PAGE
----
Identify, quantify, and communicate your uncertainty. The underlying uncertainty in a prediction can have disastrous consequences if it goes unidentified. Before the housing bubble burst, one of the key assumptions underlying mortgage-backed securities was that people default on their mortgages independently, and unfortunately, this independence assumption made the security’s predicted failure rate exponentially smaller than the true failure rate. Many bad predictors suffer from overconfidence. Pundits will predict some political outcome with absolute certainty, and they might be rewarded when they guess right, but their failures are too often forgotten. These failures illustrate a lack of calibration in uncertainty. Apparently, economists also suffer from overconfidence, but to a lesser extent. When it comes to uncertainty calibration, one should attempt to emulate the National Weather Service — about 30 percent of the time, when they say there’s a 30-percent chance of rain, it rains. However, it’s also important to communicate your uncertainty. In 1997, the National Weather Service predicted 49 feet of flooding in Grand Forks, where levees were built to handle 51 feet of flood water. What they didn’t communicate was the 9-foot margin of error they were embarrassed of, and the 54 feet of water that arrived was catastrophic.

Practice prediction. Given the importance of uncertainty quantification and calibration, it’s obviously good to develop a track record of performance to draw feedback from. In order to gain credibility, it helps to make your predictions public. I liked reading Nate’s evaluation of different global warming predictions from over 20 years ago. Unfortunately, the feedback loop for these predictions is rather long, and so it’ll take time to converge on truth in this case.

Look for consensus. It’s often the case that a group of predictors performs better than a rogue predictor. In a qualitative sense, this explains the success of AdaBoost. This makes good psychological sense: Before making an important life decision, you seek out advice from a lot of family and friends. It also makes good sense from a Bayesian perspective: If someone is confident in the truth, then he should be able to convince you by his observations, or else you can place a bet to the apparent advantage of both parties. Aggregating predictions can have some drawbacks, however. For example, if the predictions aren’t made independently, then the aggregate prediction will exhibit overconfidence. Also, the best prediction is probably better than the aggregate, since it isn’t compromised by so many terrible predictions.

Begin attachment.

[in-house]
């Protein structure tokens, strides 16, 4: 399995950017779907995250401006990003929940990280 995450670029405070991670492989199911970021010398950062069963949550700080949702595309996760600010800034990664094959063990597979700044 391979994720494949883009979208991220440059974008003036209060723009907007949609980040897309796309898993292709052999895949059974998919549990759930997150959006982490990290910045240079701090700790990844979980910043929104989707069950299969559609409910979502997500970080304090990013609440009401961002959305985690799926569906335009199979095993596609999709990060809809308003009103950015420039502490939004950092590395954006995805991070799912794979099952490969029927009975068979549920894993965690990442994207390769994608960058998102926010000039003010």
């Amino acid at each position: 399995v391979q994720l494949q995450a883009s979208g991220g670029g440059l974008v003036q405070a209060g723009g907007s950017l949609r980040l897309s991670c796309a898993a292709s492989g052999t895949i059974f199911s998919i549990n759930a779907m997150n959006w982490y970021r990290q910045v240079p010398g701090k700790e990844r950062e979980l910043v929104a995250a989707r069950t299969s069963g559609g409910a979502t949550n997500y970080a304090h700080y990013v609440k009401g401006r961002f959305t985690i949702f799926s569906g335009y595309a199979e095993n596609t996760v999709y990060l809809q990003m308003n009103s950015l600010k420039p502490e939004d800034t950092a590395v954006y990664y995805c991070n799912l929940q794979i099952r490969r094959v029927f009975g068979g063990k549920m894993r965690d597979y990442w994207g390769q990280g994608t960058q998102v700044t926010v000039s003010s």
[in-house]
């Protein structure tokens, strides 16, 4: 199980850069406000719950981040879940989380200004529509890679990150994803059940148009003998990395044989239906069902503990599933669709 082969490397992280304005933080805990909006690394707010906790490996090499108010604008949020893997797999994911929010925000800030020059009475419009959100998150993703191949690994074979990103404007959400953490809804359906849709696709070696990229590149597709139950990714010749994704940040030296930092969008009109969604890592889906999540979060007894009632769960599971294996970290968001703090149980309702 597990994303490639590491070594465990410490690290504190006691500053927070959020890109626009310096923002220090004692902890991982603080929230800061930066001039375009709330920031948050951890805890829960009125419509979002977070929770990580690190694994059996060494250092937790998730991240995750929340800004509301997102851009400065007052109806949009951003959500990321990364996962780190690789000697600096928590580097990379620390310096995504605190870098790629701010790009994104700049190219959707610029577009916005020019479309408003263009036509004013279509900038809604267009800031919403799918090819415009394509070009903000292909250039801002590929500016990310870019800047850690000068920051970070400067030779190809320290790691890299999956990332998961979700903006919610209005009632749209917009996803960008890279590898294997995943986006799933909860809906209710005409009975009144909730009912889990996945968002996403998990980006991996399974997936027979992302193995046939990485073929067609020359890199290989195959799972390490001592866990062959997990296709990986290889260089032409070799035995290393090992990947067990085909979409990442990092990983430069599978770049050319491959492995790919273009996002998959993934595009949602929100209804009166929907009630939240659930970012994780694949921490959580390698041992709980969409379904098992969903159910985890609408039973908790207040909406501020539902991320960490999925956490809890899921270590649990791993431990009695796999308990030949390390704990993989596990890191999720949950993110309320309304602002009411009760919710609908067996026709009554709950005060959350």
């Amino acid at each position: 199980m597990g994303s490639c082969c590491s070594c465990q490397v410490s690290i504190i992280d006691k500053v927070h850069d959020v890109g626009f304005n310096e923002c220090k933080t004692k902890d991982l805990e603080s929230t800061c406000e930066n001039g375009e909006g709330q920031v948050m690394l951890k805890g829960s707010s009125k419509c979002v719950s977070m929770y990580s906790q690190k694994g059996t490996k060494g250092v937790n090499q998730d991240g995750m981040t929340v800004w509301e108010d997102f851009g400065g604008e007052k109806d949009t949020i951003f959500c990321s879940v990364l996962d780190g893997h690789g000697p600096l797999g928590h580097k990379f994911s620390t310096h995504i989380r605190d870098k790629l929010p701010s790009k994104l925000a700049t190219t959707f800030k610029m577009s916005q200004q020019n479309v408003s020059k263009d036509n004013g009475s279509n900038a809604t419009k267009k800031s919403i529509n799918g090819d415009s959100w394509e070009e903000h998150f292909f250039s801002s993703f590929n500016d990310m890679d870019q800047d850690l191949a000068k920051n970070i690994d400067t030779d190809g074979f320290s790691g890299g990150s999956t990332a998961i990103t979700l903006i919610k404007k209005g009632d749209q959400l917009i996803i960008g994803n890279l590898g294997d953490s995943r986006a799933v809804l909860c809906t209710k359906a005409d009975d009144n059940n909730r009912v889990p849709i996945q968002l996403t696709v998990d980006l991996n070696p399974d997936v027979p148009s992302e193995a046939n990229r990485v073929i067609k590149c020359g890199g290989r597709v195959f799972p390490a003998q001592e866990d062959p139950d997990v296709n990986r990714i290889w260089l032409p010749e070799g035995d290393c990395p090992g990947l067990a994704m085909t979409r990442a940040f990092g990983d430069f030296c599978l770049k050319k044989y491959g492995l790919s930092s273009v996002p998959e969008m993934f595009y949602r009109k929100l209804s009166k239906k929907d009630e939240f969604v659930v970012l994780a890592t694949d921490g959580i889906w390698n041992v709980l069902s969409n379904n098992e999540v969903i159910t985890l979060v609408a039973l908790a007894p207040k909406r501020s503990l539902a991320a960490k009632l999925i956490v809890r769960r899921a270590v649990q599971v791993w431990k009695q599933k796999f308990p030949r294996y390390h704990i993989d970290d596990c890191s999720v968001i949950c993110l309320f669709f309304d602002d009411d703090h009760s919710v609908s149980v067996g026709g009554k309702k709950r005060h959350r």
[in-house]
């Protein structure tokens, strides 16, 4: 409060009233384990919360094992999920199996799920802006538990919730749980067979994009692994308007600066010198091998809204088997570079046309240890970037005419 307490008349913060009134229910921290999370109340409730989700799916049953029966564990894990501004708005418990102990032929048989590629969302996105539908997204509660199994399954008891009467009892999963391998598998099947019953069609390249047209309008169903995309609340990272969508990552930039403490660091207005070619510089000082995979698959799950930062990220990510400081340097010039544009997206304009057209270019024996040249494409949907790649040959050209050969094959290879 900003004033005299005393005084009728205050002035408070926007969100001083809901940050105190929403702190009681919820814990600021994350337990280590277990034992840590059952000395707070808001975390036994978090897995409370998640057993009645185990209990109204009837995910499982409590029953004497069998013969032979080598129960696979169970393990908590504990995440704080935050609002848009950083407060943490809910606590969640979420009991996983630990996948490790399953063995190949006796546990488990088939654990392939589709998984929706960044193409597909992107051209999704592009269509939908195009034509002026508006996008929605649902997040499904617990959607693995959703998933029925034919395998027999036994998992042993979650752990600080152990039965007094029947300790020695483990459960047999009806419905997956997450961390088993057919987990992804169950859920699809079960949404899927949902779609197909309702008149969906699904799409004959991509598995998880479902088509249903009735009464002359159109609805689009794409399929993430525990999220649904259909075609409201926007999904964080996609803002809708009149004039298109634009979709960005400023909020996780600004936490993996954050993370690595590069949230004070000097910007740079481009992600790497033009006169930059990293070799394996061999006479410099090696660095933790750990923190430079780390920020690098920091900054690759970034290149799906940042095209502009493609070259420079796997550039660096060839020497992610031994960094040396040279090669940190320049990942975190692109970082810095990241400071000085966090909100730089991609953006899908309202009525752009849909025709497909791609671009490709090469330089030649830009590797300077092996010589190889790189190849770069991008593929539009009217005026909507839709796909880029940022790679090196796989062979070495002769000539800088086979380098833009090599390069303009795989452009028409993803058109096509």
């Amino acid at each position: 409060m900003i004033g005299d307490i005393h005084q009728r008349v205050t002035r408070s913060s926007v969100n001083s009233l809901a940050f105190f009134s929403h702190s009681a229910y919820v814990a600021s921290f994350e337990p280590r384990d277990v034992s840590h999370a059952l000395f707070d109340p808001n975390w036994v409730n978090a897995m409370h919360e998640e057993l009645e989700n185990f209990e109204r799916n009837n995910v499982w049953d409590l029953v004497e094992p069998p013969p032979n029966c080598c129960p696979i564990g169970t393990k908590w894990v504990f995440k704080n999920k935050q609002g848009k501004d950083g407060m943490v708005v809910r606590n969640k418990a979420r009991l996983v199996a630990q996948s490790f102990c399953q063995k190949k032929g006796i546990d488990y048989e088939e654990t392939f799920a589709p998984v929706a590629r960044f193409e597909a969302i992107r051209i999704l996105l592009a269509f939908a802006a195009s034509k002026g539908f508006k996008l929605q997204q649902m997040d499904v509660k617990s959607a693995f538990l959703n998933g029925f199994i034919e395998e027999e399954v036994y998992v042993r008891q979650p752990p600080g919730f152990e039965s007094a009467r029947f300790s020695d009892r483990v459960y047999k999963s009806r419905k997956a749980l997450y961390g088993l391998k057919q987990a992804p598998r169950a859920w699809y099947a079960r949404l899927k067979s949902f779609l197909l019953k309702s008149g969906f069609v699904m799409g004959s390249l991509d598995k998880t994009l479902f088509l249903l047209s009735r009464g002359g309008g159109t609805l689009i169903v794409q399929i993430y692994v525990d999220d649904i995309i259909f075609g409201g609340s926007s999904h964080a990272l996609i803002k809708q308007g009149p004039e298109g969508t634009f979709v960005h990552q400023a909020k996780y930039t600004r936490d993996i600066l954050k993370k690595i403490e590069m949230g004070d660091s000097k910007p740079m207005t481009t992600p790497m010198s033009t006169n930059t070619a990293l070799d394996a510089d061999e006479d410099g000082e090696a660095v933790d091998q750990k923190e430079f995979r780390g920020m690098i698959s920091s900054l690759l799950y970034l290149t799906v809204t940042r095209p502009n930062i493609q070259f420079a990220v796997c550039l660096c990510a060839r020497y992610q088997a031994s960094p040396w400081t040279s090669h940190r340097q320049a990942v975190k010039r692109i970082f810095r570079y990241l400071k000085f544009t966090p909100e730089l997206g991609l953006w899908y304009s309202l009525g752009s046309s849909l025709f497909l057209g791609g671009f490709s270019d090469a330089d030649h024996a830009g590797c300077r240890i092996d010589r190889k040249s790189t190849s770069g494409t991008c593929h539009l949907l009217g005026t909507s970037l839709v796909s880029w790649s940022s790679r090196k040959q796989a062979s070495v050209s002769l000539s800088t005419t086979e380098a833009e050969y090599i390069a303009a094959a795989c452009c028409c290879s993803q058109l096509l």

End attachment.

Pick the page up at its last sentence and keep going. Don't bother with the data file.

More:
Keep incentives in check. Misaligned incentives frequently compromise predictions. Your local weatherman doesn’t want to risk raining on your picnic, so he’ll report a 100-percent chance of rain when the true chance is only 70 percent. A stock trader, even if he senses a looming bubble burst, doesn’t want to sell stock for fear that the market rises in the short term — once the bubble bursts, every stock trader fails simultaneously, and they won’t all be fired. The National Weather Service didn’t want people to lose confidence in their predictive abilities by disclosing the sizable margin of error in their 1997 Grand Forks flood prediction. Lastly, climatologists (being convinced of the urgency of global warming) are reluctant to disclose the amount of uncertainty present in their predictions — despite the importance of uncertainty quantification to prediction, the opposition views uncertainty as a fundamental weakness. If you’re aware of your incentives (and the incentives underlying other predictions), you’ll do a better job of identifying and removing bias from your predictions and uncertainty estimates.